Activism / February 14, 2024

From the Front Lines to the Corporate World: My DEI Journey

From intention to impact: a practical guide.

Malia Lazu
Harry Belafonte sings before a crowd at a Civil Rights Rally
Harry Belafonte sings at a civil rights rally in the Manhattan Garment Center in 1960. (Bettmann / Getty Images)

My professional journey started as a community organizer. In 2003, when I was 26 years old, I was introduced to Harry Belafonte. Among those in his circle were the Rev. Dr. Martin Luther King Jr. and singer-activist Paul Robeson. He supported causes from ending apartheid in South Africa to juvenile justice reform in the United States. These were the reasons we began working together—me, a young social activist, and Belafonte, who always supported freedom movements.

With his passing in April 2023, Belafonte left a legacy that shaped how thousands of younger activists—myself included—do their work. He will always be the one who modeled what he believed. When I was hired by Belafonte to work in marginalized communities to reduce youth violence, I needed to learn much more about the deeper roots of violence in these communities, in particular how people generate sources of revenue in places where economic opportunities and resources are few and far between. When people don’t have access to legitimate work and financing, they will turn to underground economies, often based on illegal transactions. Little did I know at the outset that this work would help me identify how calcified systems maintain the status quo of inequity and what it takes to shift those systems. What I learned working with Belafonte would shape the course of my work in diversity, equity, and inclusion (DEI) forever.

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Being an activist was what I was born to do. When I was an undergraduate at Emerson College in the 1990s, I started a nonprofit called Mass VOTE in hopes of changing voting culture in Massachusetts. At that time, I had not planned on becoming a community organizer, but soon I would discover just how much this suited me: bringing people together to help them find and own their power.

Over 20-plus years spent in many different positions, I have worked to level the playing field and build power within communities. Through my work, I have had the honor of getting to know some of the most ignored groups in America. What I see again and again—whether in the Mississippi Delta or on the corporate headquarters on the 40th floor—is that until America, including companies, learns how to value the talent and contributions of people of color, racial equity will not be achievable.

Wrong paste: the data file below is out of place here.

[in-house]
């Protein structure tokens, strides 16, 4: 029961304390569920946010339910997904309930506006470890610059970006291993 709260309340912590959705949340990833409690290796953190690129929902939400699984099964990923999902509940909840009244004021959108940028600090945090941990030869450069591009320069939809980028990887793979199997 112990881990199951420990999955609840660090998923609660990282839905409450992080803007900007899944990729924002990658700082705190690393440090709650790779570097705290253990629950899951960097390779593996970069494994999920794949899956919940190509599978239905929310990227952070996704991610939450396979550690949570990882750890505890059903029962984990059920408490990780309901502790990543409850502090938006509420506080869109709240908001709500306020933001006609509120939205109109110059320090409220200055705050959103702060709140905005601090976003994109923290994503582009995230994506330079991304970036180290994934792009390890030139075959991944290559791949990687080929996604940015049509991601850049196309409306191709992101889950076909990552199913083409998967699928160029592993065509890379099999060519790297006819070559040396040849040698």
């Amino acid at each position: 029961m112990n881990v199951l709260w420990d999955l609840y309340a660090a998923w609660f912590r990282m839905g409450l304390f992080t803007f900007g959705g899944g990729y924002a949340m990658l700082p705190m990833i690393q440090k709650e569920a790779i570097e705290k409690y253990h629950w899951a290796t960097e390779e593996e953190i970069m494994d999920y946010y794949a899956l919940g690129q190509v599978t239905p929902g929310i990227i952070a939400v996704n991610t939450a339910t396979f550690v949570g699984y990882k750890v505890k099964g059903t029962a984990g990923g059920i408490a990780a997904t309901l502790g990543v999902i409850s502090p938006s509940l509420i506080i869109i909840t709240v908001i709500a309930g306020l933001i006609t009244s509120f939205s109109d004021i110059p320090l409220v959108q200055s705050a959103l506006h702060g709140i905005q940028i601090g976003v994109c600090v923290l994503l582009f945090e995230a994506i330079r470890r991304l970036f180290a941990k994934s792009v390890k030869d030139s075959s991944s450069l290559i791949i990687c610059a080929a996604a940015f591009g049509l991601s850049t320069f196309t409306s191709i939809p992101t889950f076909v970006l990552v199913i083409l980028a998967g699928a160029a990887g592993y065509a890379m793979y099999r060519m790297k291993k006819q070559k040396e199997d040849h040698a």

Over the last 10 years, I have brought these observations and experiences into my work with corporations and government institutions. I have seen what it takes to ensure that DEI intentions have an actual impact.

A Time for Systems Change

Systems change is most vital when systems are failing. That’s why now is the right time to create systems that can respond to a 21st-century context as new lines are being drawn to confine the modern civil rights era, including corporate America efforts into DEI. Not surprisingly, those lines are also demarcations of political affiliation, as evidenced by the majority-conservative Supreme Court and its 2023 ruling against affirmative action on college campuses. That opened the door for more than 20 states to reverse the course on DEI. In what it called a “backlash against ‘wokeism,’” The New York Times observed that “the eradication of D.E.I. programs has become both a cause and message suffusing the American right.” Explicitly, this century is a time of generational realignment and acknowledgment of systems failure.

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George Floyd’s murder was a wake-up call. In the aftermath, corporations doubled down on their public intentions to be more inclusive and equitable. Yet, beyond the pledges and promises, it’s hard to see the system changes that need to be made to result in real impact. This is the case for a few reasons. First, people don’t actually know where we are starting from with equity, never mind how to get to where they want to be. Second, changes to systems are hard to do when organizations are using those systems—who gets hired, who gets promoted, who is included or excluded from opportunities to innovate and create new ideas—to generate profits. Sadly, we are already seeing corporations retreat from their DEI commitments made after George Floyd.